While many news outlets carry stories of women who have harmed (sometimes even fatally) their child, there is seldom any attention given to the mental status of the mother.

Media reports of women injuring their newborns fail to focus on larger problem
news Health Saturday, July 28, 2018 - 11:43

On Thursday, a shocking incident emerged from Mysuru of a woman throwing her 15-day-old girl baby into a river. It was reported that the woman was growing increasingly frustrated with the harassment she faced from her husband for giving birth to a female child.  

Tragic incidents like these are not unheard of. In August 2017, a Bengaluru woman allegedly flung her daughter off the terrace twice, ultimately killing the child. It was later reported that the woman was ‘mentally unstable.’ 

The way these stories are reported in the media can be problematic. Often, there is a lot more emphasis placed on the alleged criminal nature of the mother, though it has been suggested that many times, these women suffer from serious underlying mental health issues. Many reports omit any mention of such conditions altogether.  

A number of Indian women suffer from postpartum depression, which if left untreated, can manifest as postpartum psychosis. Postpartum depression is a condition caused after childbirth where a mother experiences symptoms of severe depression - which may be attributed to many reasons like post-delivery stress or hormonal changes. If left unchecked, postpartum depression may escalate into an episode of psychosis. 

“The media really needs to initiate a healthy discussion on these issues. So many of these women suffer from postpartum psychosis or have experienced an acute episode of psychosis brought on by some underlying mental health problem, but this does not get highlighted in the media,” says Dr Akshay Singh, a psychiatric consultant based in Lucknow.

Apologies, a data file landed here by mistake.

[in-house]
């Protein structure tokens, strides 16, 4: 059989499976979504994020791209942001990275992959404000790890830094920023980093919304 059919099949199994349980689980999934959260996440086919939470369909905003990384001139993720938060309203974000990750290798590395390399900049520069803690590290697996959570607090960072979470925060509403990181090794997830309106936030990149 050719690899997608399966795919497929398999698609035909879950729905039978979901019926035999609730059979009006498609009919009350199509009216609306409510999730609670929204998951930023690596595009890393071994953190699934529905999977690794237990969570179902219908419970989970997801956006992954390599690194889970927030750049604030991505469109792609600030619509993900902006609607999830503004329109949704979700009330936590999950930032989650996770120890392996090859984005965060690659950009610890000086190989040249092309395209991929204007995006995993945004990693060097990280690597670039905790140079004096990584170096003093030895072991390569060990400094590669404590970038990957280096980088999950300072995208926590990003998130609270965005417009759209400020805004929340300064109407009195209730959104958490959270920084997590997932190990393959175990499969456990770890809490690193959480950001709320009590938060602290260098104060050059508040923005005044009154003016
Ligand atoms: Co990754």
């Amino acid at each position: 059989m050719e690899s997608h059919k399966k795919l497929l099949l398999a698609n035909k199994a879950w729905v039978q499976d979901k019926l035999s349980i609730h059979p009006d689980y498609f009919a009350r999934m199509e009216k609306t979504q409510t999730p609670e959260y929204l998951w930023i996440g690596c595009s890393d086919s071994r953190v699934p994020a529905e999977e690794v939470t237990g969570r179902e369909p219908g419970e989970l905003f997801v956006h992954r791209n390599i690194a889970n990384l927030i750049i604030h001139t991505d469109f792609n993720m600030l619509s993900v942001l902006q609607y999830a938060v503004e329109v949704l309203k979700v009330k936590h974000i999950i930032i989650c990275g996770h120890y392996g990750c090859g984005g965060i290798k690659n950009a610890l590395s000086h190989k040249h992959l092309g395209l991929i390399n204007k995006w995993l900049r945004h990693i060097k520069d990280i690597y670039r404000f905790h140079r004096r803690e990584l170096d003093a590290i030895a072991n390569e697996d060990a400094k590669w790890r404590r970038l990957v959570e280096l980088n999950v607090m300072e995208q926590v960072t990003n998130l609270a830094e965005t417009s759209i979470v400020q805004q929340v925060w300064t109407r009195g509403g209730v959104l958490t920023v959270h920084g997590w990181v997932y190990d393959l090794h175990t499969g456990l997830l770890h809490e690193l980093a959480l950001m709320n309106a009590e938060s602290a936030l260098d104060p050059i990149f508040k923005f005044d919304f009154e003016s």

“Furthermore, the manner in which some of these stories are reported is done so only in a manner to attract more people to read the story and are not done to create awareness about these issues,” he feels. 

Singh added that when television channels sensationalise content for the sake of TRPs, for women who suffer from similar conditions as to the ones portrayed in media, such reports give the sense of a solution. 

“These are women who have been struggling with mental health issues and the way some of these reports are brought out, women begin to relate to the ones they see on TV or read about, and somewhere in their minds, this becomes a solution. They think that if my problems began with this baby, then getting rid of it will solve my problems – that is the mindset they might take to,” he explains. 

Though the numbers of postpartum psychosis in Indian women are not very clear, it is definitely something which requires attention and awareness, according to Dr Swetha Raghavan, a Chennai-based psychiatrist. 

“The onset of postpartum psychosis in women can be a relatively new, post-delivery status, or maybe an aggravated form of an underlying issue. Regardless of the cause, it is something that requires medical attention,” she says. 

While many news outlets carry stories of women who have harmed (sometimes even fatally) their child, only the incident is mentioned and there is seldom any attention given to the mental status of the mother.  

“There might sometimes be a one-line mention of how the mother is ‘mentally unstable,’ but fails to draw more attention to it than that,” adds Dr Swetha. “We need to make people aware of the issues at large, to be able to help them and to prevent such horrifying tragedies from occurring.” 

Postpartum depression is seen in up to 15% of Indian women. "If it is left untreated or if the woman already has an underlying history of bipolar disorder or schizophrenia, these symptoms may aggravate following the delivery of the child and the woman may experience acute psychosis,” explains Dr Swetha. 

An episode of psychosis can manifest in many ways. Often, the altered chemical mindset of the woman, combined with any social factors (lack of family support, stress etc), may cause her to view the baby with contempt.  

“When an episode of psychosis occurs, the woman is not in her sound state of mind. She may even hear voices telling her to get rid of the baby,” adds the doctor. 

With the right medication, counselling and therapy, postpartum psychosis can be effectively combatted.